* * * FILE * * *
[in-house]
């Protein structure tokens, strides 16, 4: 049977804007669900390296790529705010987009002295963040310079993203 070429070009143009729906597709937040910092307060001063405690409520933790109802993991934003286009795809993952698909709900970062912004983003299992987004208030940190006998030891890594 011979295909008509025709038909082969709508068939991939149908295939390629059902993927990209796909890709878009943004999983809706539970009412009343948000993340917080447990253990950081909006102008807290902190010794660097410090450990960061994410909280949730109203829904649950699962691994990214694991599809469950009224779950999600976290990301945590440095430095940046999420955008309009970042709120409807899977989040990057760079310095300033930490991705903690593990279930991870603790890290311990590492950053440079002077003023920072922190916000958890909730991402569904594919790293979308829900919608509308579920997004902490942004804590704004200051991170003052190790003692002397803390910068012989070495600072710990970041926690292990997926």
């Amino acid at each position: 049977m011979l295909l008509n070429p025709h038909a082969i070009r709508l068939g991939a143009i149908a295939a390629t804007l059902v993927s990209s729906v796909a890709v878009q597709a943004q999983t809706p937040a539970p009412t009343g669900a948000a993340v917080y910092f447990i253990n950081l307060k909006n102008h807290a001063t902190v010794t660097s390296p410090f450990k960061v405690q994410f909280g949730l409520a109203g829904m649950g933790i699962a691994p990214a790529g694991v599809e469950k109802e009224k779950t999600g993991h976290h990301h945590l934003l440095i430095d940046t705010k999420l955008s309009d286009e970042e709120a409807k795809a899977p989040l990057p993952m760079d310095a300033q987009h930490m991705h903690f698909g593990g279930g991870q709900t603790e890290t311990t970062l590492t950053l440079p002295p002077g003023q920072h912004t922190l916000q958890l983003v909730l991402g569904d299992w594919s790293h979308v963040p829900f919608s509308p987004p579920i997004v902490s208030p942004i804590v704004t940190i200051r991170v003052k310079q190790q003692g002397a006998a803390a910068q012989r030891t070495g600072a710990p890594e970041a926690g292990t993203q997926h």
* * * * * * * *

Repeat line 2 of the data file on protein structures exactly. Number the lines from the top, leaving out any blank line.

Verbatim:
């Protein structure tokens, strides 16, 4: 049977804007669900390296790529705010987009002295963040310079993203 070429070009143009729906597709937040910092307060001063405690409520933790109802993991934003286009795809993952698909709900970062912004983003299992987004208030940190006998030891890594 011979295909008509025709038909082969709508068939991939149908295939390629059902993927990209796909890709878009943004999983809706539970009412009343948000993340917080447990253990950081909006102008807290902190010794660097410090450990960061994410909280949730109203829904649950699962691994990214694991599809469950009224779950999600976290990301945590440095430095940046999420955008309009970042709120409807899977989040990057760079310095300033930490991705903690593990279930991870603790890290311990590492950053440079002077003023920072922190916000958890909730991402569904594919790293979308829900919608509308579920997004902490942004804590704004200051991170003052190790003692002397803390910068012989070495600072710990970041926690292990997926």